Begin typing your search above and press return to search. Press Esc to cancel.
  /  Uncategorized   /  Metal, Abrasive in Sound but Not in Concept

Metal, Abrasive in Sound but Not in Concept

Metal. You have definitely heard of it. I am sure mosh pits and emos with countless piercings and bleached skin come to mind. It is no secret that it has a bad reputation among non-metalheads. 

If you do not like it, which is perfectly ok, maybe you think it is about yelling bloody murder and banging pots and pans. Or maybe you think it is about demon summoning. Either way, it is wrong. I argue if you haven’t yet heard a proper metal song and tried to appreciate it, then you could have the wrong image of it. Metal is not just heavy metal. Just like how each genre has sub-genres, so too does metal. On top of heavy metal, there is alternative metal, progessive metal, death metal, punk metal, symphonic metal, and many others. No two genres are the same, and metals likely has something for everyone. 

Alternative metal is for people who are into rock but are not ready to go straight into full metal. A good example of alternative metal would be songs like “Aerials” and “Crawling” from System of a Down and Linkin Park respectively. If you have heard these songs before and genuinely enjoy them, you could be a metalhead. Also, alternative metal songs do not have to have one particular meaning, nor do any of the subgenres, but these tend to be relatively easy on the mind.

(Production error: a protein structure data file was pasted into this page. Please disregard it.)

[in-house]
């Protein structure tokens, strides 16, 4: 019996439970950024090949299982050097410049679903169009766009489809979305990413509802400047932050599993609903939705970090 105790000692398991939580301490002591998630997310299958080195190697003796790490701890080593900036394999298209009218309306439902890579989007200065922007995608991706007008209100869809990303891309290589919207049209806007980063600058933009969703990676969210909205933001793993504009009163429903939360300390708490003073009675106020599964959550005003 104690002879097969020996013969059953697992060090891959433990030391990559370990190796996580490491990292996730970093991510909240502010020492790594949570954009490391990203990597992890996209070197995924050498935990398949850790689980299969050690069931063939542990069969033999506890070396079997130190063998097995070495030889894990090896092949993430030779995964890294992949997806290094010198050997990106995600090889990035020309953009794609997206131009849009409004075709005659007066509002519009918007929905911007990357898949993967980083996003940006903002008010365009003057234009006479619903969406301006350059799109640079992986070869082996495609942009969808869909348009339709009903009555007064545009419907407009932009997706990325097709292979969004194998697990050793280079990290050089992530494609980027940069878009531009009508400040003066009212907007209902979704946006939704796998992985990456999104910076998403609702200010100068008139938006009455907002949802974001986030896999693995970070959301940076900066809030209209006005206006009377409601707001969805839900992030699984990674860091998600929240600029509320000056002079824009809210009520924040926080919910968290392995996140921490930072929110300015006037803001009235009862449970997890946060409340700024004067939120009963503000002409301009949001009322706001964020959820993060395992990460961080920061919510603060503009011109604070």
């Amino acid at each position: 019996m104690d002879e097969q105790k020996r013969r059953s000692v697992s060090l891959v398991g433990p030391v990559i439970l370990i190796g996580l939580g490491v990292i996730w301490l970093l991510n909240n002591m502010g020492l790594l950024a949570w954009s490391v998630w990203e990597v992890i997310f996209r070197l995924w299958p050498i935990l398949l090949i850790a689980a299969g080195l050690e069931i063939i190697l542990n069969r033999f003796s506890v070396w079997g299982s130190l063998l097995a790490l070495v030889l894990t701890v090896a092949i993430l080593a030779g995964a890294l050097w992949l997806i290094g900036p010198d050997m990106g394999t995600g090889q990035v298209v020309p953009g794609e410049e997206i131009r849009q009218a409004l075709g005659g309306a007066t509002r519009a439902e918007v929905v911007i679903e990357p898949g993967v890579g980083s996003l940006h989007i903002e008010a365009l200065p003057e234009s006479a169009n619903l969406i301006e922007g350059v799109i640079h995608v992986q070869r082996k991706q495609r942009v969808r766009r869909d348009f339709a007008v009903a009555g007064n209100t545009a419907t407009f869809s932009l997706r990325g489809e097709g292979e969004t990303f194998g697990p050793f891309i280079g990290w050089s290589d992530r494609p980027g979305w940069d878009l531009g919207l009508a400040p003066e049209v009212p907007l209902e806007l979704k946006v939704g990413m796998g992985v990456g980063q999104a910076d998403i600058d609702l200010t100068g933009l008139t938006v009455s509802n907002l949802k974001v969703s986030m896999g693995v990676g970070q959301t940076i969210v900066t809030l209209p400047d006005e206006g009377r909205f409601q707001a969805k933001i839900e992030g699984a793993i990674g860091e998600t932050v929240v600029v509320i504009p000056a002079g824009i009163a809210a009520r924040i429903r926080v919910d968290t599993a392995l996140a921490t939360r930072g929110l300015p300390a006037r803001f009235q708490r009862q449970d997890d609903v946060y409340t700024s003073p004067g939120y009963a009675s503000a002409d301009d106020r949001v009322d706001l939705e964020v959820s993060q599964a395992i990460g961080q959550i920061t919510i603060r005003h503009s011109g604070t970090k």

Death metal, a personal favorite genre of mine, has a name that actually makes it sound terrible and evil–who would want to listen to a genre with “death” in it, right? The name is actually very misleading. The only criteria to make a song count as death metal is having an especially harsh vocal. To be precise, you have to “growl,” (with the same part of the throat that Tibetan throat singers use, interestingly enough), so it is much less forced and feels much more natural. That is it. There is nothing more that’s special to death metal. 

Also, death metal songs tend to be lengthy compared to most songs nowadays, usually reaching around 6-12 minutes long, but tell a story. Believe it or not, death metal songs would actually be worse if they were any other length. A couple great examples of this genre’s music are “THE ART OF DYING” by Gojira or “The Grand Conjuration” by Opeth. It is important to note that everyone has their own death metal “growl.” Opeth’s growl is different from Gojira’s growl, which would be different from another singer’s growl. So if one growl does not sound good, there are plenty of others to hear. 

Punk metal is “thrashy” and unapologetically honest. If you wanted to sing away about how much someone or something annoys you to your very bones, go right ahead. If you wanted to roast someone or something on stage in the form of a metal song, that is perfectly normal too. Sing that anger away, but in less of a heavy tone. It is not comedic in tone, but it is not heavy in tone either. A good example of punk metal would be “Exposed” by A Day To Remember.